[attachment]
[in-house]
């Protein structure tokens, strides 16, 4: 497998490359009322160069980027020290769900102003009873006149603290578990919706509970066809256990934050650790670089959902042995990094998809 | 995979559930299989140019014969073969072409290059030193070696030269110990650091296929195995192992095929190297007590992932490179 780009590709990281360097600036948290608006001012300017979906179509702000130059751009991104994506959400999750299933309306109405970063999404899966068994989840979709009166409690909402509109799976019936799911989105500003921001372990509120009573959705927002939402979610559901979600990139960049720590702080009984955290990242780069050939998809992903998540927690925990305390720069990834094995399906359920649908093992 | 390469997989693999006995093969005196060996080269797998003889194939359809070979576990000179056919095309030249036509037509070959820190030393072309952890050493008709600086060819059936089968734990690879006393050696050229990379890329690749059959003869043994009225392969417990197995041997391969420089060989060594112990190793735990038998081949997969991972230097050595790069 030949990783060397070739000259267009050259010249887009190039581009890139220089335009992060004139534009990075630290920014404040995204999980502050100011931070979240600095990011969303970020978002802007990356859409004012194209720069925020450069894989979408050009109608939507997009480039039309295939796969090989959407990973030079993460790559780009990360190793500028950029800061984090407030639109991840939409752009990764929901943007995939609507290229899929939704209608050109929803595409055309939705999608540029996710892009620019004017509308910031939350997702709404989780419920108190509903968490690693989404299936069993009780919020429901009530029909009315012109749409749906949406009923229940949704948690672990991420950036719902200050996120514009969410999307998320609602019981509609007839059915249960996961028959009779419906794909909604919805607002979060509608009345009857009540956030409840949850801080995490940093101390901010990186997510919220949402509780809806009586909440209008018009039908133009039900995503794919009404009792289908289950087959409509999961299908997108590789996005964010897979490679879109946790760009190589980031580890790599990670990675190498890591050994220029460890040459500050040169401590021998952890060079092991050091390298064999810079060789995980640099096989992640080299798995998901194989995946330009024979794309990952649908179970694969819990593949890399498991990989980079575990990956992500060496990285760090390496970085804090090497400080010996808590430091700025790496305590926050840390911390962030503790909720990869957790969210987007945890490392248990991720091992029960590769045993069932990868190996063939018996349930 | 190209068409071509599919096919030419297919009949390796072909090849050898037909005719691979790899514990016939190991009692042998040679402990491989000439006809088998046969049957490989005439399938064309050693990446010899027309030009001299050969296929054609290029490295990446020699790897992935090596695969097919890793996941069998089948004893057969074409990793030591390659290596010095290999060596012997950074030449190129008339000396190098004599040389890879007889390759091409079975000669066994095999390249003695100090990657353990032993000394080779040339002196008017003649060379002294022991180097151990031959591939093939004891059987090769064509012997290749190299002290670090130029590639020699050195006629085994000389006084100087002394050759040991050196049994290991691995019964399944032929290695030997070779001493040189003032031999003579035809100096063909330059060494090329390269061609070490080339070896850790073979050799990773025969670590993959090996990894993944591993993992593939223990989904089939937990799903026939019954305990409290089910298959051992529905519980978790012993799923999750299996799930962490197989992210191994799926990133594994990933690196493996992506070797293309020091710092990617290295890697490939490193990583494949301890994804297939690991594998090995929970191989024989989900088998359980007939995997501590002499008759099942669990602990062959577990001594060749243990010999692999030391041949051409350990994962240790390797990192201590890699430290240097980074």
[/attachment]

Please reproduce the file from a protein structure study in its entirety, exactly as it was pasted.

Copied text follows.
[in-house]
């Protein structure tokens, strides 16, 4: 497998490359009322160069980027020290769900102003009873006149603290578990919706509970066809256990934050650790670089959902042995990094998809 | 995979559930299989140019014969073969072409290059030193070696030269110990650091296929195995192992095929190297007590992932490179 780009590709990281360097600036948290608006001012300017979906179509702000130059751009991104994506959400999750299933309306109405970063999404899966068994989840979709009166409690909402509109799976019936799911989105500003921001372990509120009573959705927002939402979610559901979600990139960049720590702080009984955290990242780069050939998809992903998540927690925990305390720069990834094995399906359920649908093992 | 390469997989693999006995093969005196060996080269797998003889194939359809070979576990000179056919095309030249036509037509070959820190030393072309952890050493008709600086060819059936089968734990690879006393050696050229990379890329690749059959003869043994009225392969417990197995041997391969420089060989060594112990190793735990038998081949997969991972230097050595790069 030949990783060397070739000259267009050259010249887009190039581009890139220089335009992060004139534009990075630290920014404040995204999980502050100011931070979240600095990011969303970020978002802007990356859409004012194209720069925020450069894989979408050009109608939507997009480039039309295939796969090989959407990973030079993460790559780009990360190793500028950029800061984090407030639109991840939409752009990764929901943007995939609507290229899929939704209608050109929803595409055309939705999608540029996710892009620019004017509308910031939350997702709404989780419920108190509903968490690693989404299936069993009780919020429901009530029909009315012109749409749906949406009923229940949704948690672990991420950036719902200050996120514009969410999307998320609602019981509609007839059915249960996961028959009779419906794909909604919805607002979060509608009345009857009540956030409840949850801080995490940093101390901010990186997510919220949402509780809806009586909440209008018009039908133009039900995503794919009404009792289908289950087959409509999961299908997108590789996005964010897979490679879109946790760009190589980031580890790599990670990675190498890591050994220029460890040459500050040169401590021998952890060079092991050091390298064999810079060789995980640099096989992640080299798995998901194989995946330009024979794309990952649908179970694969819990593949890399498991990989980079575990990956992500060496990285760090390496970085804090090497400080010996808590430091700025790496305590926050840390911390962030503790909720990869957790969210987007945890490392248990991720091992029960590769045993069932990868190996063939018996349930 | 190209068409071509599919096919030419297919009949390796072909090849050898037909005719691979790899514990016939190991009692042998040679402990491989000439006809088998046969049957490989005439399938064309050693990446010899027309030009001299050969296929054609290029490295990446020699790897992935090596695969097919890793996941069998089948004893057969074409990793030591390659290596010095290999060596012997950074030449190129008339000396190098004599040389890879007889390759091409079975000669066994095999390249003695100090990657353990032993000394080779040339002196008017003649060379002294022991180097151990031959591939093939004891059987090769064509012997290749190299002290670090130029590639020699050195006629085994000389006084100087002394050759040991050196049994290991691995019964399944032929290695030997070779001493040189003032031999003579035809100096063909330059060494090329390269061609070490080339070896850790073979050799990773025969670590993959090996990894993944591993993992593939223990989904089939937990799903026939019954305990409290089910298959051992529905519980978790012993799923999750299996799930962490197989992210191994799926990133594994990933690196493996992506070797293309020091710092990617290295890697490939490193990583494949301890994804297939690991594998090995929970191989024989989900088998359980007939995997501590002499008759099942669990602990062959577990001594060749243990010999692999030391041949051409350990994962240790390797990192201590890699430290240097980074």